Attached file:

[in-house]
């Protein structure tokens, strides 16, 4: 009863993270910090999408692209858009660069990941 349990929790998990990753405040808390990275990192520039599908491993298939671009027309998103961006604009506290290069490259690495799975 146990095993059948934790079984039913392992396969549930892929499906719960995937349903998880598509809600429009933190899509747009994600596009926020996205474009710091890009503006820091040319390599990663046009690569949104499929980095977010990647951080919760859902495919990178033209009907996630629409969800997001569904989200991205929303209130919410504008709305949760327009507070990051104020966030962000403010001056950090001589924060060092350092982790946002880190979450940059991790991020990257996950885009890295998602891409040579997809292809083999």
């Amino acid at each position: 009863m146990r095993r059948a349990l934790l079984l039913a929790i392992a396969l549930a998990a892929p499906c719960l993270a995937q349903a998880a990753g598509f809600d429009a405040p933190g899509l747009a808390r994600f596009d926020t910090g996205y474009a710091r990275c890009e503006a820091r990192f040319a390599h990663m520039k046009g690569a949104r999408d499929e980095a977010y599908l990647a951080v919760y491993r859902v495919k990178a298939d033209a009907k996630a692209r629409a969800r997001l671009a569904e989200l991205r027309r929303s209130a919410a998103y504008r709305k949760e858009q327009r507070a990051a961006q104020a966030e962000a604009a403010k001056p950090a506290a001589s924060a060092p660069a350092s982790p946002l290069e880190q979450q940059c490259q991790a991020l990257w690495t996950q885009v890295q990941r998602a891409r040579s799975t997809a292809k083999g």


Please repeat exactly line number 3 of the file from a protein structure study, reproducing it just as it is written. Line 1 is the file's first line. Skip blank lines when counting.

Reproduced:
């Amino acid at each position: 009863m146990r095993r059948a349990l934790l079984l039913a929790i392992a396969l549930a998990a892929p499906c719960l993270a995937q349903a998880a990753g598509f809600d429009a405040p933190g899509l747009a808390r994600f596009d926020t910090g996205y474009a710091r990275c890009e503006a820091r990192f040319a390599h990663m520039k046009g690569a949104r999408d499929e980095a977010y599908l990647a951080v919760y491993r859902v495919k990178a298939d033209a009907k996630a692209r629409a969800r997001l671009a569904e989200l991205r027309r929303s209130a919410a998103y504008r709305k949760e858009q327009r507070a990051a961006q104020a966030e962000a604009a403010k001056p950090a506290a001589s924060a060092p660069a350092s982790p946002l290069e880190q979450q940059c490259q991790a991020l990257w690495t996950q885009v890295q990941r998602a891409r040579s799975t997809a292809k083999g």